- The unexpected grip is not valid even on the fifth pitch. No call clutch means there are no points;
- After calling the “clutch,” only this point region is allowable; all other point regions have a zero value:
- If players are asked to use the Clutch but hit the bull, they will not receive any points.
- All ratings are based on where most of the blades land and stay on target;
- The area with which you should have an ax stuck to the target is the area where the axe attaches.
- Any part of the blade that does not touch the wooden target is ignored;
- The number of blades dipped deep into the target across the surface doesn’t matter either;
- ·If they disagree, the player should ask the third party to take measurements from the device,
- ·Clutch is an excellent example of this rule
- · In a clutch, if any ax blades stick to the clutch area, the throw is good:
Axe throwing etiquette
Throws may be thrown in any one of three ways:
- ·2 hands over the head;
- ·1 hand, over the head;
- ·1 hand, underhand;
- · No other style of throw is permitted.
When a player gets ready for their throw and is in their throwing stance, the blade of the axe must be facing away from the thrower’s body. Any throwing stances that start with the blade of the axe facing away from the target are not permitted;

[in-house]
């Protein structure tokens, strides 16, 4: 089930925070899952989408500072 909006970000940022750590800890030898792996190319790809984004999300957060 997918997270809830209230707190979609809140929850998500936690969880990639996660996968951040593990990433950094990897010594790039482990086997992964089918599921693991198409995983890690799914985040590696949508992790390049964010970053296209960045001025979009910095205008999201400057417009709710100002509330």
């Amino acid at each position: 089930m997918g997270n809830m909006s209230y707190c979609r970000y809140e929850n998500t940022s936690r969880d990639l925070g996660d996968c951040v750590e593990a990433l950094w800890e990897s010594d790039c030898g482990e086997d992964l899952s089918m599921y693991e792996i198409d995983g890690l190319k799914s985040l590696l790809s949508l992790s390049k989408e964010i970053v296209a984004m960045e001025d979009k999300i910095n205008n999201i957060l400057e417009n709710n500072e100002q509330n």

For a throw to count, the axe must make roughly one rotation before impact.
5th Throw Etiquette
- On the 5th axe of a round, it is customary and sporting for the point leader to throw first:
- This is so the underdog can know how many points they must get on their final throw to win (e.g., Clutch needed to win);
- If a match is out of reach (> 7-point lead) or for any other reason, the losing player can choose to throw first.
Foot placement for a standard throwing axe
- When setting up to throw, players’ lead foot may be on top, beside, behind, or in front of the black line:
- At that point, their back foot must be entirely planted behind the black line;
- The back foot may be planted off-center to the left or right of the black line, as long as it is still entirely behind the back of the black line concerning its distance from the target.
- During the motion to throw the axe, the player may take a whole step forward, bringing their rear foot to the front of their body and planting it as the motion to throw continues:
- This foot that has now moved from the back of the player to plant on the floor in front, once planted, must not leave the ground again until the axe has left the hand of the player and has been thrown;
- During the throw motion, any steps taken before crossing the backplane of the black line do not count towards the legal step count.
Axe Throwing Target Distance
The distance to the target for axe throwing can vary depending on the specific rules and regulations of the venue or organization hosting the event. In general, the target for axe throwing is usually located a distance of around 12-15 feet away from the thrower.
This distance is meant to provide a challenging but achievable throw for most people, and is often marked with a line or other marker on the ground to help throwers gauge the distance. However, it is important to always follow the specific rules and guidelines set by the venue or organization hosting the event, as these may vary from place to place.